The Krimon family and Margo Williams.

Back in the early 1990s, Davidson College joined in a consortium of colleges that welcomed a wave of students from the former Soviet Union countries to study in our country. Happily, for the college and the town, our two students were Oleg and Olga. Oleg was from a region in the Caucasus Mountains and Olga was from Odessa. Many of us in Davidson got to know both of these wonderful people quite well.

Oleg went on to law school at Wake Forest and practiced in the Pacific northwest until his untimely death a few years ago. Olga came to several of us at Davidson College Presbyterian Church (DCPC) to ask if we could help her family immigrate to the United States. Olga had come to think of Davidson as a great place for her family to settle, and she hoped her family would join her in America!

Rosemary Raynal, Polly Griffin, and I took the lead in this effort, though it involved the significant help and participation of dozens of members of DCPC. We sought help from the Jewish congregations in Charlotte, because the Krimons are ethnic Jews. These congregations were participating in a program providing asylum for Jewish families from Ukraine and other countries. DCPC approved budgeting for the cost of bringing the Krimons to America, and the Jewish Community Center kindly allowed us to participate legally under the auspices of its program, making it possible to move on this relatively quickly.

It took a little over two years for the Krimons to make all the necessary contacts and arrangements in Ukraine, all while Olga kept up her studies in Art History at Davidson, having received a full scholarship to complete her undergraduate education. It was a tense time for her and the rest of us because of delays and misfires in the process. However, the Krimons finally had their papers in order and their flights booked. Ilya and Vica Krimon, along with their nineteen-year-old son, Yuri, arrived in Davidson, North Carolina in April 1993.

A big contingent of Davidsonians met them at the airport and brought them to Davidson and their temporary home with Anne White in the small, attached apartment she generously made available. Ironically, Rosemary, Brenda Barger, and I were all in Russia on the day the Krimons arrived. We could not believe that it coincided with the timing of our long-planned trip to Russia and Prague, and though we had a wonderful trip with many adventures – some planned and some not – we were all anxious to meet the Krimons back in Davidson.

Because the Krimons have hospitality in their very souls, the first time we got together was in their little apartment. They cooked for us. How many of us were gathered around their tiny table? Probably as many as 15 people. It was like the loaves and fishes. And despite the fact that they spoke little English, and we spoke no Ukrainian, we talked and laughed and cried and ate Vica’s delicious food for hours that night. I remember looking at their beautiful cerulean blue eyes, a family trait, across the table and I never tired of seeing those eyes whenever we met. We learned at that moment that Vica is the Martha Stewart of Ukraine. She cooks and entertains effortlessly, and a seat at her table became a coveted place during their time in Davidson. You haven’t had borscht until you’ve had Vica’s borscht. And I don’t even have the words for her cakes. Combined with Ilya’s big bear hugs and his infectious laugh and Yuri’s brilliance and sweetness, time with the Krimons made one feel better about life. Their home became like a spiritual rest stop.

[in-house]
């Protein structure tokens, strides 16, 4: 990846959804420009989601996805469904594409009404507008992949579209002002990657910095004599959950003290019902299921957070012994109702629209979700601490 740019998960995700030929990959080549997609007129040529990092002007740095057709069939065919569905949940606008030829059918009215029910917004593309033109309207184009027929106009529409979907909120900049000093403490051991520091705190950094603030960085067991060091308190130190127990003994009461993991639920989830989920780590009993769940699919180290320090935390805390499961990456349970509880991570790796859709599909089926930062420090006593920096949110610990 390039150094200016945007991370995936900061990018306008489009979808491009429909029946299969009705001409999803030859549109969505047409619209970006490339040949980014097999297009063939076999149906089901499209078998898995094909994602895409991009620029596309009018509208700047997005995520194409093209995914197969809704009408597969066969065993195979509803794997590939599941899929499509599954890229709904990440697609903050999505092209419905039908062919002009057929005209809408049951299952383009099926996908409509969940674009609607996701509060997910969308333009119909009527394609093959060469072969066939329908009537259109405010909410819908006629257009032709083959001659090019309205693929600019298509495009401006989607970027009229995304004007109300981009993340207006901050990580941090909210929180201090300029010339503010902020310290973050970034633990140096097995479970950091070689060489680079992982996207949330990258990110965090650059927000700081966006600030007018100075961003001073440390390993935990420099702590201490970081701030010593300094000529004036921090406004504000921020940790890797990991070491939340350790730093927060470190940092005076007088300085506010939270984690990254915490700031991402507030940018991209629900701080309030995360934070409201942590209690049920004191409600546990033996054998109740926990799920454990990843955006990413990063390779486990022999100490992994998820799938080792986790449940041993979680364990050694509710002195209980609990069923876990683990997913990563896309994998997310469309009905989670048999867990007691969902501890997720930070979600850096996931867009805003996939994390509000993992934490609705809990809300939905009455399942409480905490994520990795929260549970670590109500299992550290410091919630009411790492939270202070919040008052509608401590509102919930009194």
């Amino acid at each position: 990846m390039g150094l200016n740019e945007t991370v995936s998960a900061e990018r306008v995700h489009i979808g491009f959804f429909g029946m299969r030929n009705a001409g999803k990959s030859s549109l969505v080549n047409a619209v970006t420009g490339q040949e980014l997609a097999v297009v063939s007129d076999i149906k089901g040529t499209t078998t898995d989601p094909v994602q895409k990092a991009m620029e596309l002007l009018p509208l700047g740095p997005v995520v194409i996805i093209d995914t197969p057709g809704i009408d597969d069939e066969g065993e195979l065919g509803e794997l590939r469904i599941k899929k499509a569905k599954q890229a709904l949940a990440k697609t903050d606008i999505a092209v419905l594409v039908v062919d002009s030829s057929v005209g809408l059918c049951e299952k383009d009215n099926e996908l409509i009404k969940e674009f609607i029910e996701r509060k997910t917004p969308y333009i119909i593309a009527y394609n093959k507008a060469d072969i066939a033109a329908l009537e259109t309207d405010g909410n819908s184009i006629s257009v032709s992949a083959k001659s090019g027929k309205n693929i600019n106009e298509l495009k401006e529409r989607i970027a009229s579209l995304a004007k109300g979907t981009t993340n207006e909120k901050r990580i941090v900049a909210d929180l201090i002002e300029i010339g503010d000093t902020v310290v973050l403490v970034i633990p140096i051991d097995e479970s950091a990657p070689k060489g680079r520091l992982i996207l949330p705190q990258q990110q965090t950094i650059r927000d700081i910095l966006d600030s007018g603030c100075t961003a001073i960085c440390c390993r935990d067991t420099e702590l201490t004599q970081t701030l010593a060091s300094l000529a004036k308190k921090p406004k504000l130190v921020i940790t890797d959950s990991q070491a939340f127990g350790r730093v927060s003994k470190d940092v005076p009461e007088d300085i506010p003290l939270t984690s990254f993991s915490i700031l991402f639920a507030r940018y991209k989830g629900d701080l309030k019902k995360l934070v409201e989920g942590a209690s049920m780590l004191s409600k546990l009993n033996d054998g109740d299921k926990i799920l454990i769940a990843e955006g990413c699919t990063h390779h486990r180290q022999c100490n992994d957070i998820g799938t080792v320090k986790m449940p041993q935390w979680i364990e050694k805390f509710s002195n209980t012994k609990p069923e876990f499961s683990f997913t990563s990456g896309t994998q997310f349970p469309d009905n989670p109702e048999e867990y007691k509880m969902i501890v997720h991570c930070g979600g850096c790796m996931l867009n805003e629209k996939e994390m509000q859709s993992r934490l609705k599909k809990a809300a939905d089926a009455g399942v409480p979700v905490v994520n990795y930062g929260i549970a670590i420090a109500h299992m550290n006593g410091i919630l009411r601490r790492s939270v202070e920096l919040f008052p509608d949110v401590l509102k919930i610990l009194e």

After only a few weeks in Davidson, the Krimons and I drove into Charlotte to take care of some paperwork for the Immigration and Naturalization Service (INS). They were still tired, and a little stunned, from the travel and years of struggle in Ukraine, and their heads nodded in fatigue on the way home. We were traveling along Albemarle Road, and I saw the “Hot Now” sign flashing in the window of the Krispy Kreme. I turned the wheel with a snap, figuring that a hot Krispy Kreme and a cup of coffee would be just the thing to turn this into a party.

Of course, the smell let them know that something special was on the way, and they perked right up. Then came the first taste. Hot, tender, moist. Ilya Krimon practically killed himself eating doughnuts that day! I lost count. We took home a couple of boxes, too, but that first hot Krispy Kreme made him smile from ear-to-ear. We talked about “dog-noots” all the way home. I think it was that day that they decided that they really could live here and move on from being pulled up by the roots from the only home, the only culture, they had ever known.

Their apartment at Anne White’s had been promised to others, so we had to find a new place for the Krimons to live. These early months were intense for them, with English lessons and job searches and applications to UNCC for Yuri. We wanted them to have a nice place to live but we were not finding anything suitable or affordable, and we became more and more concerned about their living situation.